Once the crown jewel in Charlotte’s uptown nightlife, Epicentre appears headed toward receivership and possible foreclosure.
The mixed-use retail center’s property owner is delinquent on payments on an $85 million loan, as of June 6, according to claims in a lawsuit filed June 25 by lender Deutsche Bank Trust Co. in Mecklenburg County Court.
The bank is simultaneously seeking to appoint a receiver to collect rent and manage the property, and also pursuing a special procedure with the county Clerk of Court to foreclose on the property, according to the lawsuit.
Los Angeles-based investment firm CIM Group bought the property in 2014 for $103.5 million. The lawsuit names Epicentre SPE, not CIM Group, as the defendant.
The nearly 304,000-square-foot, multi-level retail center covers a city block at 210 E. Trade St.
The Epicentre saw its leasing capacity drop to 35% by June, according to Reonomy, a commercial real estate database. The site collects records from public and private sources, according to its website.
The majority of restaurants and other entertainment businesses that were ordered closed at the beginning of the coronavirus pandemic never reopened at Epicentre, including Whisky River, Vida Cantina and Tin Roof.
Bankruptcy attorney Heather Culp with Essex Richards in Charlotte, who is not involved in the Epicentre lawsuit, said a foreclosure in a case like this possibly could be finished as soon as 60 to 75 days. Deutsche Bank could then seek a property buyer without a court order in North Carolina.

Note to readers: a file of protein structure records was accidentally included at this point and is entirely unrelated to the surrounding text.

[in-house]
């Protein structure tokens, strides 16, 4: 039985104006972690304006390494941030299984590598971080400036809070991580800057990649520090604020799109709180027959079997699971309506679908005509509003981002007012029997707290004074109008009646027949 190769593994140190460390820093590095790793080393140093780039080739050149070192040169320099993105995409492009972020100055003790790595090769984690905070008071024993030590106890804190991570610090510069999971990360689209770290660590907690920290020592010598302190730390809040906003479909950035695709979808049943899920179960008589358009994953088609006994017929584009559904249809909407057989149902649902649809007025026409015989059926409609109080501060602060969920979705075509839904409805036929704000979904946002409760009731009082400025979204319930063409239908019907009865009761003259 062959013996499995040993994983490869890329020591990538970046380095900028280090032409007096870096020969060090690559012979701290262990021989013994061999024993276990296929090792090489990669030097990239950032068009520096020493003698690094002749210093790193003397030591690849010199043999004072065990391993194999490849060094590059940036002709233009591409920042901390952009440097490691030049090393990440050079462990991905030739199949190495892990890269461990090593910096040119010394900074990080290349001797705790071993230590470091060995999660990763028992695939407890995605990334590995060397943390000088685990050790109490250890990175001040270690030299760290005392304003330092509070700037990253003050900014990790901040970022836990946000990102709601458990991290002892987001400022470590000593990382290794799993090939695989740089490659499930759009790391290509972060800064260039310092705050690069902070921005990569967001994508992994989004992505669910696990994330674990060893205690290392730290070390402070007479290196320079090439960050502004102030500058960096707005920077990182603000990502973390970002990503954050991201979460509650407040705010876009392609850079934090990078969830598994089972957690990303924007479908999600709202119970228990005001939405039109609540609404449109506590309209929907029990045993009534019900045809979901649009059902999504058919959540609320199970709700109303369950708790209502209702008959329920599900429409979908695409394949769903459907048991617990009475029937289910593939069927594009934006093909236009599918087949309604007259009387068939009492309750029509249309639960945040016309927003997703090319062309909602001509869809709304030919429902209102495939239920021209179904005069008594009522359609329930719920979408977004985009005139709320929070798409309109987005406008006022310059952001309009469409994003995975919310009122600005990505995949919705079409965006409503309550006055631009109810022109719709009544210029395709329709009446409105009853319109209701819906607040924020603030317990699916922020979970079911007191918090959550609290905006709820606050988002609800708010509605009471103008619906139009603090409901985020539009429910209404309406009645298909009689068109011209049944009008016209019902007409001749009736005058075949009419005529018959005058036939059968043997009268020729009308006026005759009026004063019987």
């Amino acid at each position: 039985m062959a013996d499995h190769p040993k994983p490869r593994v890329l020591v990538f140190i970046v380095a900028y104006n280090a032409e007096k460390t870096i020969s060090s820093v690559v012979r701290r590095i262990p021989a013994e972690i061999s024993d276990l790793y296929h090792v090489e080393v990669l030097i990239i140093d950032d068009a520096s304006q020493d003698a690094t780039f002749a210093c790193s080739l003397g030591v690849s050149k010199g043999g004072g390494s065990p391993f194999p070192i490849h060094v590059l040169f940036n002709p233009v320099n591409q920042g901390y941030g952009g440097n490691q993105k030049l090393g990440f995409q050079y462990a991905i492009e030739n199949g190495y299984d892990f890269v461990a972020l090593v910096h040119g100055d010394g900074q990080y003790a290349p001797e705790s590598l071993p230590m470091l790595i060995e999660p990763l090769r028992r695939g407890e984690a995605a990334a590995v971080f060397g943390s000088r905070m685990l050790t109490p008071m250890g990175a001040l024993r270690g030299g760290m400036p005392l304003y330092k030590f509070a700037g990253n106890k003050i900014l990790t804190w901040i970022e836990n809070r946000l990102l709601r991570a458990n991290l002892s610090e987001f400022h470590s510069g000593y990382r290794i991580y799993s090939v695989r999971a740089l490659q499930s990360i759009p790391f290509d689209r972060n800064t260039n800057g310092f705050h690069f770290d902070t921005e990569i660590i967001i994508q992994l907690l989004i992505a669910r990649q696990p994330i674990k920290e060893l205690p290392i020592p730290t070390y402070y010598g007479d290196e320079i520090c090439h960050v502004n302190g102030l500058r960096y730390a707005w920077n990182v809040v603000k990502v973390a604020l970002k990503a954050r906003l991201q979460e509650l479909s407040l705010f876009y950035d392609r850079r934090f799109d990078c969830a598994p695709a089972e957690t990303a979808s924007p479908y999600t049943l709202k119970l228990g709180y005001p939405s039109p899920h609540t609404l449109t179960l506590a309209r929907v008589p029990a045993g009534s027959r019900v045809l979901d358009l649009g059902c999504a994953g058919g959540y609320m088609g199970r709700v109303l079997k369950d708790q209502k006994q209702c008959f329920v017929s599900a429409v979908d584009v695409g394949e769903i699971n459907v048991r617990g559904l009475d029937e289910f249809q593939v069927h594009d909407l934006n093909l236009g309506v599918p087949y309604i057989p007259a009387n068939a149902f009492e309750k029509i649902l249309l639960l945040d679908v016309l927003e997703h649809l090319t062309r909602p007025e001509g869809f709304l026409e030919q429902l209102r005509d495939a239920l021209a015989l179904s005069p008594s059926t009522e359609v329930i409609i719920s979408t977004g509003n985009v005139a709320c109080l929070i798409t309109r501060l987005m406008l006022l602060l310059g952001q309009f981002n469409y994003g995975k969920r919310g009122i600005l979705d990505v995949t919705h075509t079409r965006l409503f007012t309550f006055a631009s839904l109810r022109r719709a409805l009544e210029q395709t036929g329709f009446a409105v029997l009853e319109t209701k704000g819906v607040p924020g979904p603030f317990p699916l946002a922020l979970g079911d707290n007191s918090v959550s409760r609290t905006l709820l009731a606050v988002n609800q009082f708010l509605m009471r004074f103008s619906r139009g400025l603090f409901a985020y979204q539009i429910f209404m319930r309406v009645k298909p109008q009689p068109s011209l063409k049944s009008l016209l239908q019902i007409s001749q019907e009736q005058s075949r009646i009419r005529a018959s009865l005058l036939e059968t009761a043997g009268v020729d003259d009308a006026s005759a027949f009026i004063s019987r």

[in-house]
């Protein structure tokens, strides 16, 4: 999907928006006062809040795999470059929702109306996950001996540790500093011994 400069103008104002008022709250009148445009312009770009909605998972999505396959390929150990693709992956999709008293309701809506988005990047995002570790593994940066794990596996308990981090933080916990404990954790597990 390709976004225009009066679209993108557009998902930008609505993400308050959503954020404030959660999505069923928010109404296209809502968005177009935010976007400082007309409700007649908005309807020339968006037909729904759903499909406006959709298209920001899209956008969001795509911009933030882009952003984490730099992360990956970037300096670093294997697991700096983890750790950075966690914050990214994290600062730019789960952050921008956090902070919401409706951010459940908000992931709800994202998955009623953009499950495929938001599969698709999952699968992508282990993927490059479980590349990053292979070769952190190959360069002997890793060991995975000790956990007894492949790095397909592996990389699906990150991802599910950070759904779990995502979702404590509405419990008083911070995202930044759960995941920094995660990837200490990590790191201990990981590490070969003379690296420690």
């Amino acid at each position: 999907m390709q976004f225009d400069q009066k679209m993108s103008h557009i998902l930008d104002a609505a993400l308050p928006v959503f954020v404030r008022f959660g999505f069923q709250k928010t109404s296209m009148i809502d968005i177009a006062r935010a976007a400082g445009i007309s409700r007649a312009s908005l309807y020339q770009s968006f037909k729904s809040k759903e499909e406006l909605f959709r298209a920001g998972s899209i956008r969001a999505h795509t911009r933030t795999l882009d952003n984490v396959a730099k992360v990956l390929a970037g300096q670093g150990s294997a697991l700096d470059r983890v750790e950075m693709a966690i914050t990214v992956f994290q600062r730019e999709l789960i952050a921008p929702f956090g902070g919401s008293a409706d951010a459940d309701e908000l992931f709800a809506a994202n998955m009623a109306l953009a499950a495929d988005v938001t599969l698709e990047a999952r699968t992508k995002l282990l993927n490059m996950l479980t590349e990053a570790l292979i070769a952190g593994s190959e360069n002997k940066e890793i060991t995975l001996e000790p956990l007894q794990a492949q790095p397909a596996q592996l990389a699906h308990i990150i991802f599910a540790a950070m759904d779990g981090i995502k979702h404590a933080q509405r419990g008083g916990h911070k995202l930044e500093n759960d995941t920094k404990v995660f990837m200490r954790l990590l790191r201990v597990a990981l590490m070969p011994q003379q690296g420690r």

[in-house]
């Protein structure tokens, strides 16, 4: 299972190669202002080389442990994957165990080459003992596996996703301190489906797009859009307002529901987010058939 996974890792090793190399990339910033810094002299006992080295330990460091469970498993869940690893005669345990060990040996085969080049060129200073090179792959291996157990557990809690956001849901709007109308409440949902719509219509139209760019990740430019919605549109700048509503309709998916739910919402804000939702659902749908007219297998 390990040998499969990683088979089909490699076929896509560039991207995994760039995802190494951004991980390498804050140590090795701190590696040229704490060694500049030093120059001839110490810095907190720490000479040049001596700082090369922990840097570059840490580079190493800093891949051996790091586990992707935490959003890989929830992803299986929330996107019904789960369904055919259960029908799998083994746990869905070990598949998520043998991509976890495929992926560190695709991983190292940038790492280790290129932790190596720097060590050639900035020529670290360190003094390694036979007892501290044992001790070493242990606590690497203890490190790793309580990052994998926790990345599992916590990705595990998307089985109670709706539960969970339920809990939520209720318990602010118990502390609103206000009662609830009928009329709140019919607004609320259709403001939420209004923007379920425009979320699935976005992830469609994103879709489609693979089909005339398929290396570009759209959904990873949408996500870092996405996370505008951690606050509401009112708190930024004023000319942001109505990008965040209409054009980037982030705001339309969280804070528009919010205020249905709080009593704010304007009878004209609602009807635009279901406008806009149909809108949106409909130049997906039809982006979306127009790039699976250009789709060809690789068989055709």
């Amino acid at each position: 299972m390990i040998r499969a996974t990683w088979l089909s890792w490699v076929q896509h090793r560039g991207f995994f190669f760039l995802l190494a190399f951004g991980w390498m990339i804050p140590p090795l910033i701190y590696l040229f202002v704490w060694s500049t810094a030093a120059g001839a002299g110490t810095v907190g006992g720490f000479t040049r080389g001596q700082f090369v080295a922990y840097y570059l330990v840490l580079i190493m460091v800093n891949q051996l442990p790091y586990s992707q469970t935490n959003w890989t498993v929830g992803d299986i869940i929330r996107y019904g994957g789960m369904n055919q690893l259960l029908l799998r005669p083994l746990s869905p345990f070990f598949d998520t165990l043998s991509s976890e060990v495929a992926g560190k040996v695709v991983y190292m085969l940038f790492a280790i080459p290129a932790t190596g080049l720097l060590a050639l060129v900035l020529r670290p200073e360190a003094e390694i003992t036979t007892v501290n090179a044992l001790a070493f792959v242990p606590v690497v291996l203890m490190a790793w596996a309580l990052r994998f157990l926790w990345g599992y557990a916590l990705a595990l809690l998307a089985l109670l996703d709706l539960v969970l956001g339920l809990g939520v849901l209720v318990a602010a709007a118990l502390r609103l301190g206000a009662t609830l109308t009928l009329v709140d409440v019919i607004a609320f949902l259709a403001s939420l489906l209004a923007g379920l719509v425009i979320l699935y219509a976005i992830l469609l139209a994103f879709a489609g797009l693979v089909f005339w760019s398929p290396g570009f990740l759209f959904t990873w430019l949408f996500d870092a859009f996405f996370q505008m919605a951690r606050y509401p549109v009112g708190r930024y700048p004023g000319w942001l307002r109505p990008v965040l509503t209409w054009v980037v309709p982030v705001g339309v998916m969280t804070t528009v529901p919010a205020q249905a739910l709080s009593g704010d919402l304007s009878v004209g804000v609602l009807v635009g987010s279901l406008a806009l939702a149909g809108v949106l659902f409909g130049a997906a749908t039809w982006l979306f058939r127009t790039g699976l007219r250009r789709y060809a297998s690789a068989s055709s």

“This does not mean its the death knell for Epicentre,” Culp said, “but time is running short.”
CIM Group did not respond to multiple requests for comment. James Pulliam of Kilpatrick, Townsend & Stockton in Charlotte, representing Deutsche Bank in the case, did not respond to a request for comment.
BIG REVENUE DROP
Epicentre’s occupancy rate was 78% at the end of 2019 compared to 36% the end of last year, according to Reonomy. Net operating income dropped from over $11 million at the end of 2019 to less than $6 million last year, Reonomy data show.
Another Charlotte retail center is also headed toward possible foreclosure. Northlake Mall’s owner defaulted on its property loan in November 2019 and has failed to make debt payments, according to a Mecklenburg County Court consent order filing by Wilmington Trust seeking to appoint a receiver. TM Northlake Mall is affiliated with Starwood Capital Group, which purchased the north Charlotte mall in 2014.
During the pandemic, the majority of restaurants at the Epicentre never reopened.
That includes Blackfinn, Firehouse Subs, Grabbagreen Food + Juice, Jason’s Deli, Moe’s Southwest Grill, Papa Rossi’s New York Style Pizza, Smoothie King, Urban Brick’s Pizza, Vida Cantina and Wild Wing Cafe.
Entertainment venues and nightclubs like Rooftop 210, Suite, The Tin Roof and Vault also permanently closed.
The only movie theatre Studio Movie Grill closed its second level Epicentre location March 2 after seven years, in a move it said was unrelated to the pandemic.
On Epicentre’s website five-floor map, there are 52 business spaces but the map shows fewer than 20 are open. The operating sites include Insomnia Cookie, Epic Times jewelry, Fuji Hibachi and Teriyaki Grill, Flemings Steakhouse, Mortimer’s Cafe, Red Eye Diner, Bowlero, Tailored Smoke, Rocket Fizz and World of Beer.
Service businesses such as CVS, Novant Health and State Farm, Skyview Dentistry and Seaport Global financial office remain open, too.
World of Beer CEO Paul Avery told the Observer during an interview last month he does not have plans to leave Epicentre, despite the location being “significantly challenging in revenue.”